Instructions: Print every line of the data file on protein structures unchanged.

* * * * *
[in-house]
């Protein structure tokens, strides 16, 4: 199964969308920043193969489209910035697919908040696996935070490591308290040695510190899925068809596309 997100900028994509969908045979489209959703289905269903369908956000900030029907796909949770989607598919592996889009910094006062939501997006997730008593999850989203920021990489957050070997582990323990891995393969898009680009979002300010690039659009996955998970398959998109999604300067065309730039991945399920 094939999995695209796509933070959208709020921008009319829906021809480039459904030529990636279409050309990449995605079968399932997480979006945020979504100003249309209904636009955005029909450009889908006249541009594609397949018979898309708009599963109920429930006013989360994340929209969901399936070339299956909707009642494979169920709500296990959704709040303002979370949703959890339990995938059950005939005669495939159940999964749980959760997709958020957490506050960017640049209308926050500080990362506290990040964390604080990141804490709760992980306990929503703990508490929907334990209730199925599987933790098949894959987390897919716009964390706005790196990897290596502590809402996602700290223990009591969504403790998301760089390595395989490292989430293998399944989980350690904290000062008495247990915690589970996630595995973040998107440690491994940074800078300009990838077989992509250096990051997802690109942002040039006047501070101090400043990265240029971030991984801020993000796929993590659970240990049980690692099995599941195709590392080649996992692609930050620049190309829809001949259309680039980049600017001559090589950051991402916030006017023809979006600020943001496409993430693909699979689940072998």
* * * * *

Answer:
[in-house]
């Protein structure tokens, strides 16, 4: 199964969308920043193969489209910035697919908040696996935070490591308290040695510190899925068809596309 997100900028994509969908045979489209959703289905269903369908956000900030029907796909949770989607598919592996889009910094006062939501997006997730008593999850989203920021990489957050070997582990323990891995393969898009680009979002300010690039659009996955998970398959998109999604300067065309730039991945399920 094939999995695209796509933070959208709020921008009319829906021809480039459904030529990636279409050309990449995605079968399932997480979006945020979504100003249309209904636009955005029909450009889908006249541009594609397949018979898309708009599963109920429930006013989360994340929209969901399936070339299956909707009642494979169920709500296990959704709040303002979370949703959890339990995938059950005939005669495939159940999964749980959760997709958020957490506050960017640049209308926050500080990362506290990040964390604080990141804490709760992980306990929503703990508490929907334990209730199925599987933790098949894959987390897919716009964390706005790196990897290596502590809402996602700290223990009591969504403790998301760089390595395989490292989430293998399944989980350690904290000062008495247990915690589970996630595995973040998107440690491994940074800078300009990838077989992509250096990051997802690109942002040039006047501070101090400043990265240029971030991984801020993000796929993590659970240990049980690692099995599941195709590392080649996992692609930050620049190309829809001949259309680039980049600017001559090589950051991402916030006017023809979006600020943001496409993430693909699979689940072998």